Buy my book, send me a receipt, and I’ll send you bonuses worth (insert $$ value here).
The practice of creating bonus offers to celebrate the launch of a book has been around a while, and doesn’t seem to be fading.
While the practice continues, it is shifting.
Authors create bestseller campaigns, offering content from a variety of thought leaders, typically e-books or other digital products. They add up the value of each digital resource and arrive at an astounding large number. That large number, often in the hundreds of dollars, is bait — “Buy my $15 book and receive $769 worth of bonus material from these experts.”
These bestseller campaigns were/are effective for two reasons. The ideas is to involve an author’s influential friends, allowing an authors to expand the audiences for their book. This method is an exchange: the author features another thought leader’s content as a bonus while the thought leader agrees to email their list about the campaign, promoting the author. It’s meant to be win-win: the author sells more books while the network gets exposure for their content.
Questions: Does this method still work? Does anyone care about the digital bonuses? What is the open rate on the emails networks send? Have we grown immune to these offers? As we have access to unlimited resources on the web, does the offer for more free content drive book sales? Does anyone have time to read/consume the free content offered in bonus packages? If not, is it truly a win for the thought leaders offering content? If an author spends hours networking to create a bestseller campaign, is that effort worthwhile? Does it result in increased book sales?
The Modern Version, Two Ways
Launch Team Incentives Authors create exclusive launch teams, inviting online influencers to join in promoting their books. Often, joining a launch team involves an application process and participating is reserved to an select group. You may have to prove the strength of your network and your commitment level in order to participate. Some authors create a list of expectations for your participation — a lengthy list, balanced only by the long list of benefits they promise to you in exchange for your participation. Once you’re in, you are meant to feel like part of an elite few, with special access and goodies from the author. Bonuses for launch often include special access to the author, in exclusive calls or webinars.
Pre-sale or Launch Week Bonuses Unlike Gary Vanynerchuk and other authors who incentivize bulk sales, authors like Dan Pink and Michael Hyatt have pioneered bonus offers for individual sales. And, instead of offering bonuses of material from others, this method of launch offers includes bonus material from the author.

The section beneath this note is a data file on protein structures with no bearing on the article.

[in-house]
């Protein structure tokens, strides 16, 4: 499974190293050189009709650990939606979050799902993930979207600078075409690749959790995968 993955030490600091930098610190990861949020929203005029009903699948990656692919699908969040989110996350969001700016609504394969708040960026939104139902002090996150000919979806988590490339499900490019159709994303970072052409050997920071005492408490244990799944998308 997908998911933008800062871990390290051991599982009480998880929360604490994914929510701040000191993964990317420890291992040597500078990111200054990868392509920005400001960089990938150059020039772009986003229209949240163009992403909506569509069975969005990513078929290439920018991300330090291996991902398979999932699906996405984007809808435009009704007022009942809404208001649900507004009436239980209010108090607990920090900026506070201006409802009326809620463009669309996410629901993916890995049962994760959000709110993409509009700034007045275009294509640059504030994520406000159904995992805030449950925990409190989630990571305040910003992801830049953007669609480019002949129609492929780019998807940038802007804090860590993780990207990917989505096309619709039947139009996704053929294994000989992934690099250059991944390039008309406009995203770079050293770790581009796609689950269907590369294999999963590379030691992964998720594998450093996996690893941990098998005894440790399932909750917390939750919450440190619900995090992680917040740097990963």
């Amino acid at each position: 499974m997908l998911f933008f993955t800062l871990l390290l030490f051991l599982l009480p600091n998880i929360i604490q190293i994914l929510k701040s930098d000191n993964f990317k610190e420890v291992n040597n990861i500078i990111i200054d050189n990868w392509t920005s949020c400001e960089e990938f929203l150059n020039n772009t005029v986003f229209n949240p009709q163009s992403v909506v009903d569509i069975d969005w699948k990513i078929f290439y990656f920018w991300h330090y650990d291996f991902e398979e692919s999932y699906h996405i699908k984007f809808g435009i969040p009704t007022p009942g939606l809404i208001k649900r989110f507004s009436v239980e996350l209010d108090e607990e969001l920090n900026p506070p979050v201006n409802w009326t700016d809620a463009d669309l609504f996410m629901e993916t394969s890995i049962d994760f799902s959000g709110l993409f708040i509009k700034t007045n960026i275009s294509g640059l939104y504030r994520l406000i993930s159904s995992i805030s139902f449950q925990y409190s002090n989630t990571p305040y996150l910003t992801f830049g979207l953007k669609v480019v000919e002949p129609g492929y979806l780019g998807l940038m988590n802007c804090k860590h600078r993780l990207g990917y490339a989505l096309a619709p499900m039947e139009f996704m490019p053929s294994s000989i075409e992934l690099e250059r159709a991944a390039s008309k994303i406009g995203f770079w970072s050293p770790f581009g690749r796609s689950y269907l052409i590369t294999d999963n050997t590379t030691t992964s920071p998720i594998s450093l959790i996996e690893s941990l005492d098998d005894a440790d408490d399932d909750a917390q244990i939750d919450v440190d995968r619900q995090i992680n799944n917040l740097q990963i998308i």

Pink created a First Mover offer to drive pre-sales of To Sell is Human last year, and created offers more interesting and compelling than most, in my opinion. Hyatt offered a long list of bonuses with the purchase of his book, Platform, during launch week. These offers are designed to introduce urgency into the book selling process. Authors want to concentrate sales during one big week in order to reach bestseller status. Their bonuses are intended as a reward for your loyalty and book purchase. Most often, the bonus content offer is a complement to the book itself, related reading on the topic or exclusive souvenir type print material.
Questions: What results do authors experience when they create an exclusive launch team? Can any author leverage this method, or is it more effective for celebrity authors? What motivates people to join and serve faithfully on launch teams? Do bonus offers for individual sales work well? What percentage of people would buy the book anyway, if asked?
Tell me something! What tactics do you think work best? What motivates you to participate in a launch? Buy books?
P.S. For the most part, none of these tactics are a part of our process at Weaving Influence. Although we do work with a network of influencers, we don’t offer bonuses or have exclusivity or applications for participating in our launches. However, we are always watching what others do, learning from their best practices, and considering how to innovate the work we do in supporting authors in promoting their books.